that they be and appear before mie, in the
cour't of probate, to be held at Manning, S.
C., on the 22nd day of October next, after
a publication thereof, at 11 o'clock in the
g forenoon, to show cause, if any they have,
why the said administration should not be
I Given under 92y hand, this seventh day
of October, Anno Domaini, 1801.
s Jdge of Probate C. C.
THE STATE OF SOUTH CAROLINA,
COUNTY OF" CLARENDON,
By Lou-s APPELT, Esq., Probate Judge.
TTHEREAS, J. W. GIBBON HAS
t made suit to mc to ;.rant him letters
of administration of the estate of and ef
s fects of MARTHA S. McINTiOSH,
These are therefore to cite and admonish
all and singular the kindred and creditors
a of the said MARTH A S. McINTOSH, deceas
ed, that they be and appear, before me, in
the court of probate, to be held at Manning,
S. C., on Saturday, October 17th, next,
after publication hereof, at 11 o'clock
in the forenoon, to show cause, if any
they have, why the said administration
should not be granted.
Given under my hand this 23d day of
September, Anno Domiini, 1891.
[ssEu.] LOUIS APPELT.
Judge of Probate C. C
~ N ROINANGE
FIXINGY TH1E RATE OF COMM!UTA
TION IX LIEU OF WORK ON
.STR EETS, ROADS, AND WAYS OF
TIlE TO WY OF MIANNIXG.
Be it ordained by the Intendant and Wam
5 dens of the town of Manning in council as
senmbled, and by authority of the same:
Sxc-rrox 1. That all able-bodied male per
sons residing in the town of Manning and
who arc between the ages of sixteen and
fifty years of age and who are not by law
exempt are hereby required to pay to the
Clerk and Treasurer of the town of Manning
the suni of two dollars on or before the fif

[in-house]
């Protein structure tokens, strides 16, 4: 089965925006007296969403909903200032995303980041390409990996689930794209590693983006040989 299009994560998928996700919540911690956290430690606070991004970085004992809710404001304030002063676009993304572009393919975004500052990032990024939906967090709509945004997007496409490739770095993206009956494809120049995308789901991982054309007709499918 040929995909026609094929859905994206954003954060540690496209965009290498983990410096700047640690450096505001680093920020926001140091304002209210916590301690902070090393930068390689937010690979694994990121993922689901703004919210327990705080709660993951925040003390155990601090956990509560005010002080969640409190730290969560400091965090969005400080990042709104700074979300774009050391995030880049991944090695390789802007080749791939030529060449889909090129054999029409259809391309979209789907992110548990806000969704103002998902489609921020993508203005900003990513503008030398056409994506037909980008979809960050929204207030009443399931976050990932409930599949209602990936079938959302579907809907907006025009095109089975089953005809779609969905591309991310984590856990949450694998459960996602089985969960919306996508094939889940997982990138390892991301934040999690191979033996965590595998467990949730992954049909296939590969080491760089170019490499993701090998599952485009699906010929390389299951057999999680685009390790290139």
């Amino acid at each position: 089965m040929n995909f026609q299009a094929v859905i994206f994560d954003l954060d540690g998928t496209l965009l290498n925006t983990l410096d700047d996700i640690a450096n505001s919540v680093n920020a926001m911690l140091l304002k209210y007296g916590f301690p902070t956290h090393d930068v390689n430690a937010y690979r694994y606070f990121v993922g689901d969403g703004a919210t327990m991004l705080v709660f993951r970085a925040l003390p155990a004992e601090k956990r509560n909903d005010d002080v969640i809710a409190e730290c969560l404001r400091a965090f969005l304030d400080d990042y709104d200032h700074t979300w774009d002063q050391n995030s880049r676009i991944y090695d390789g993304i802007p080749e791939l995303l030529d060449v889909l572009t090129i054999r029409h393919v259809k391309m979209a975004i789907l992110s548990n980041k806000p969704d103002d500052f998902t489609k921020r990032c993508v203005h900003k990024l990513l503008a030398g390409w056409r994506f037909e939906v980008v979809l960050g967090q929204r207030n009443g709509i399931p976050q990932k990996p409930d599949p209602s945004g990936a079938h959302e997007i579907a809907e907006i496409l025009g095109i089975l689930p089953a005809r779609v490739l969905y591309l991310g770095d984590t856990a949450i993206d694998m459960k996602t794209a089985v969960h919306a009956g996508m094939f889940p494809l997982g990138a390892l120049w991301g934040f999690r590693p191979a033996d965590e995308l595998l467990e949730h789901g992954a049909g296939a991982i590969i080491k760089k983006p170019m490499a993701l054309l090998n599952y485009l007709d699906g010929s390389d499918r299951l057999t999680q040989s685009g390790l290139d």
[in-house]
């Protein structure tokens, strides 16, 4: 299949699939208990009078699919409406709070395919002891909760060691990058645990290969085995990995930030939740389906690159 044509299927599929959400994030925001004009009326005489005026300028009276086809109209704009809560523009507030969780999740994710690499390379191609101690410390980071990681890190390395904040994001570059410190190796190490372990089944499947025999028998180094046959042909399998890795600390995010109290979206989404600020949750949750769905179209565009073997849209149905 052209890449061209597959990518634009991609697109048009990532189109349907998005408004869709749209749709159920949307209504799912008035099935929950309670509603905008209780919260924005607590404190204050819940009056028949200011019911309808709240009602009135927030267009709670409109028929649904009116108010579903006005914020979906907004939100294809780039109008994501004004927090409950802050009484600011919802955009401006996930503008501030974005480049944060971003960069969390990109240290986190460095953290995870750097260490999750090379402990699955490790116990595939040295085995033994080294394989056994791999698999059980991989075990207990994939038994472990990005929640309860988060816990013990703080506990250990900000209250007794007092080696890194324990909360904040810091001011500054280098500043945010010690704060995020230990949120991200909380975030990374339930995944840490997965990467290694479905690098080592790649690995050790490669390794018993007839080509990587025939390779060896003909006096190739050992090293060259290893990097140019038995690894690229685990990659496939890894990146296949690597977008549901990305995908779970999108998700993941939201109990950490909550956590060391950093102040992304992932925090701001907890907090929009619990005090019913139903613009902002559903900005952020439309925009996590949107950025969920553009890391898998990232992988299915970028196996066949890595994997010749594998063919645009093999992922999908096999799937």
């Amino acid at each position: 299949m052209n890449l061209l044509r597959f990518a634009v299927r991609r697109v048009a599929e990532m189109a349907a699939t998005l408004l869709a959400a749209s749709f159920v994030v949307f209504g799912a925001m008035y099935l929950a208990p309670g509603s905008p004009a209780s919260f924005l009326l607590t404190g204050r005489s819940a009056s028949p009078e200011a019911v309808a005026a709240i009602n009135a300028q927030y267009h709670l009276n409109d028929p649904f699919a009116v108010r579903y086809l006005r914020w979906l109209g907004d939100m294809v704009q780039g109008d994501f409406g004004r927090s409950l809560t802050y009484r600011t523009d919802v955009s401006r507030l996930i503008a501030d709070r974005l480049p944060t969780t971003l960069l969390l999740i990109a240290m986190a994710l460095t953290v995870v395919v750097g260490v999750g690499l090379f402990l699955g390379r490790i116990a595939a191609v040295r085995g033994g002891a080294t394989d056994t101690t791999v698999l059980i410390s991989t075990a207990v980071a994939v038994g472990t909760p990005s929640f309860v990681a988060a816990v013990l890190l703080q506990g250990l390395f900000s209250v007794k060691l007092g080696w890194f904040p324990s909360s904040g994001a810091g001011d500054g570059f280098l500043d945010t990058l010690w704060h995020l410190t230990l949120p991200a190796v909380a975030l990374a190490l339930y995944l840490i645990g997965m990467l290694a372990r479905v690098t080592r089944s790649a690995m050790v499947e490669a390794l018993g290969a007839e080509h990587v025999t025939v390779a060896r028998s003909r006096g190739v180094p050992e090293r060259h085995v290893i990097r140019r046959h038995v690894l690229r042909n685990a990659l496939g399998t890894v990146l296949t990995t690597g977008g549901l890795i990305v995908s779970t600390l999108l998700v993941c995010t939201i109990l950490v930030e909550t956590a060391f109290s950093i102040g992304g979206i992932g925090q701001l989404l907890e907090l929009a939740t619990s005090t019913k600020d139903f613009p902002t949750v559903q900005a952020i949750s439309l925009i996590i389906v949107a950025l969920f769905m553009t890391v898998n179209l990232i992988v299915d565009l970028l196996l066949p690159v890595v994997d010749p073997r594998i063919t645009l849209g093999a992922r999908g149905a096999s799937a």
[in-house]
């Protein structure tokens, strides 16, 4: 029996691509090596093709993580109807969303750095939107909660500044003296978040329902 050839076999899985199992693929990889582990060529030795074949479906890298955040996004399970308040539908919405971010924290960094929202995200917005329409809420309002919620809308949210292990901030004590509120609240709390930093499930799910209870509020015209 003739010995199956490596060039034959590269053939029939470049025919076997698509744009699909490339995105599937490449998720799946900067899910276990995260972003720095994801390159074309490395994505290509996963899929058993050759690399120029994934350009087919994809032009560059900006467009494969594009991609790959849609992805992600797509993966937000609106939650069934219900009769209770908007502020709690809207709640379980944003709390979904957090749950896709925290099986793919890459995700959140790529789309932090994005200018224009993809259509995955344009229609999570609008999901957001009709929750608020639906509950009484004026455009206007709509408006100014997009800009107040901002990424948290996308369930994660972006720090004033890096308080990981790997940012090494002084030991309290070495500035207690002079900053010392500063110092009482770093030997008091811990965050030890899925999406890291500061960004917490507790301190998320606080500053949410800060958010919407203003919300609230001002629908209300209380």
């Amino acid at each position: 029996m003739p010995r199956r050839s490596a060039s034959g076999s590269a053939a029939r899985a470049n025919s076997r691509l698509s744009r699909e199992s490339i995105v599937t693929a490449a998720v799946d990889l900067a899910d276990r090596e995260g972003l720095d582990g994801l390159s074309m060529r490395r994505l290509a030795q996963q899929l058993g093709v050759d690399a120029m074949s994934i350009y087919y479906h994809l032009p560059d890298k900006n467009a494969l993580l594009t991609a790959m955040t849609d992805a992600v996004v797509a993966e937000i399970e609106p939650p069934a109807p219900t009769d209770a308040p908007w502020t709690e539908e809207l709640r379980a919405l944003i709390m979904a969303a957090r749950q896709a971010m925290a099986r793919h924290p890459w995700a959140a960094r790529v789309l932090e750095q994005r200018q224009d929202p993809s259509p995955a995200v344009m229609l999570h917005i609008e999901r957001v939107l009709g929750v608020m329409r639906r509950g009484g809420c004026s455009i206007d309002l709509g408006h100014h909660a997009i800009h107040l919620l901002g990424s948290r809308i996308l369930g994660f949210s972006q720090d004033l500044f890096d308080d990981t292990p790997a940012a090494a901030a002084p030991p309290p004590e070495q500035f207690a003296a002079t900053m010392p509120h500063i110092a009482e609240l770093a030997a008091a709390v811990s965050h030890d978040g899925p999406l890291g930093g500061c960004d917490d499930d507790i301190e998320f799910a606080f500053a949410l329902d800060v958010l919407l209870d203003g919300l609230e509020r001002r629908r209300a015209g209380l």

teenth (15th) day of October. The said
su to be paid and received as a commuta
tion for work on the streets, roads, and
ways of the said town which the person so
paying would be liable to perform.
$xc. '2. That all persons liable under the
statutes of South Carolina to perform~ road
duty and the work referred to in Section 1
of this ordinance refusing or failing to pay
}the said sumi so fixed as a commnutation on1
or before the fifteenth (15th) day of October,
1891, shall be deemead ilty ol a violationi
-of an ordinance and liable to a tine not ex
ceeding twenty dollars and not less thani
. three dollars, or to be imp jrisoned in the
town guard house for a term not exceeding
twenty days nor less than six uays.
sum of two dollars the person so paying
shall be exemzpted from the performzance of
Uwork on the streets, roads, and ways of
said town until the 15th dany of April A. D.,
Ratified by council August 17, 1891.
C 1) .I' tDIM
Lonis Arm'mi:.r, lntendant.
Cle-rk of Council.
Is your house insured ? If not see S. A.
Nettles at once, and get him to write a pol
aicy fo'r you.
Retail and Wholesale Dealer in
GENiERAL M AERGHANDI.SE,
MANNING, S. C.
Keeps all kinds of Goods, from the Finest and Latest
Styles Ladies' Dress Patterns, to
Staple and Fancy Groceries, Necessary to Life.
Will not be undersold by any Retail Store in the State.
EVERYBODY INVITED TO VISIT MY STORE.
HZ MANNI ACADIMY Sone Sa ple Prices.
Manning, S. C.
A Graded School For Boys and Girls. Shades, with Spring Rollers, fromf Wicker Rockers from $2.50 to $10
2th seson begin Moday, S 7 18901 40c. up. Poplar Beds from $1.75 to $2.50.
Mns. E. C. A.sBuoor Principal. CAN ALWAYS Baby Carrihges from $5.50 to $20. Hardwood Beds from $3 to $7.50.
English, Latin, Greek, German, French, Bedroom Suits from $15 to 150. Walnut Beds from $9.00 up.
Book-keeping, Calisthenics, Type-writing,
Short-hand, Elocution, Art, and Music Bed Springs from $1.50 to $5.00. Bureaus from $5.50 to $35.00.
Boaig puil cae-o s meso SAVE : MONEY Extension Tables, Solid Ash, only $5. Wash Stands from $1.25 to $20.00.